- Acne. Male hormones can make the skin oilier than usual and cause breakouts on areas like the face, chest, and upper back.
- Weight gain. Up to 80 percent of women with PCOS are overweight or obese.
- Male-pattern baldness. The hair on the scalp gets thinner and fall out.
- Darkening of the skin. Dark patches of skin can form in body creases like those on the neck, in the groin, and under the breasts.
- Headaches. Hormone changes can trigger headaches in some women.
Sounds great right? This isn’t cancer, nor is it anything that has you in constant pain. However, it disrupts your life in so many ways. Of the eight symptoms listed above, I’ve got five. Plus there is the depression, anxiety and poor sleep quality (many people also have sleep apnea- I’ve never checked).
Up to two weeks ago, I was “overweight” like 80% of women with PCOS. I try so freaking hard to eat well, reduce and limit my sugar, and to exercise frequently. I was 198lbs at my heaviest weight (maybe more but I avoided the scale so, that’s the highest that I have recorded). I’m now under 165lbs. Guess what’s changed? … That’s right, nothing.
In fact, the older I get, it seems to be the worse I sleep and the more hair I have on my face. Oh, and umm where are my periods?? Is it even a period if I bleed for one month straight or is that just a prolonged period of bleeding?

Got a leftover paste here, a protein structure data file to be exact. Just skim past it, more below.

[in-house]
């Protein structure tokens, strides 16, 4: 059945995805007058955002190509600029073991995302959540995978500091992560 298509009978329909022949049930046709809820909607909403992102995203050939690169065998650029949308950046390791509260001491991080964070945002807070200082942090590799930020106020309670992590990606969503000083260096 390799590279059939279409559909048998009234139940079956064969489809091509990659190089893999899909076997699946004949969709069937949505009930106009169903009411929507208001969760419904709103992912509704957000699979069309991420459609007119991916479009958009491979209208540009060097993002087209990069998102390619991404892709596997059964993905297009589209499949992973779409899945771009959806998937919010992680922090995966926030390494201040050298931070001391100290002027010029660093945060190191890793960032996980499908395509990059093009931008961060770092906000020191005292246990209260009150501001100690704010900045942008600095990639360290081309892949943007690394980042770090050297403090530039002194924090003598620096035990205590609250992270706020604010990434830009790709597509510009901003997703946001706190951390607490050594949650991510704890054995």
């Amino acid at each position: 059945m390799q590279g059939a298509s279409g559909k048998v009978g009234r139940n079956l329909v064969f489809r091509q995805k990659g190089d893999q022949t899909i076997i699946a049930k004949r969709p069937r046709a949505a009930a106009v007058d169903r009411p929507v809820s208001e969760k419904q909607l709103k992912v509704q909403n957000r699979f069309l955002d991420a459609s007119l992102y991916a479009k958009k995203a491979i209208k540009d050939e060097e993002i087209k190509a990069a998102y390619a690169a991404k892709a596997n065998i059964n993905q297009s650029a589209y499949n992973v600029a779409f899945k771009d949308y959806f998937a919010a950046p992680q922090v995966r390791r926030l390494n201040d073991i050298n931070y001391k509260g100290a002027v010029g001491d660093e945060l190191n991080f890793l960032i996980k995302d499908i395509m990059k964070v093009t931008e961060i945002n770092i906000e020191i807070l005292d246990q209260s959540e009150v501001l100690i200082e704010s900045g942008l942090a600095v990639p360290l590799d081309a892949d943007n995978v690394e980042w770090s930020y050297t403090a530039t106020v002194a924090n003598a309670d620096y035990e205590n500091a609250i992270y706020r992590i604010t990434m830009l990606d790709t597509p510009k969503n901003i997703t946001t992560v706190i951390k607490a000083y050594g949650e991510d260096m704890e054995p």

Once while living in Montreal, I walked 2 km from the uni library to my home in -15C. I was wearing gym shorts and a jacket. It was at 2 am. Why were those guys pulling up next to me on the sidewalk offering me to hop in? That’s because the period which hadn’t shown up in heaven knows how many months, appeared miraculously. Not only did it appear but it decided to gush out of me. Goodbye, 2nd favourite jeans. Thank you emergency pads, you’ve been rendered useless. Sorry, library chair. Oops, I couldn’t even call a taxi because I couldn’t sit anywhere in that state. So, that’s the night PCOS had the men of Montreal thinking that I was a “working girl”.
Then there are the regular days. The days when after sleeping poorly, I go brush my teeth and look into the mirror. I’m greeted by a hairy chin. A beard in fact. A freaking beard that I plucked out with a tweezer, just two days ago. If there is enough time, I’ll tweeze it all over again. If not, I go through my day with endless stares, a couple comments, and a truckload of false confidence which I think just makes me feel even worse about myself. On days like today, when I can’t find the freaking truckload of confidence I just end up crying in public. Random people approaching me to talk about my facial hair, as if I didn’t realise it was there, just takes it out of me.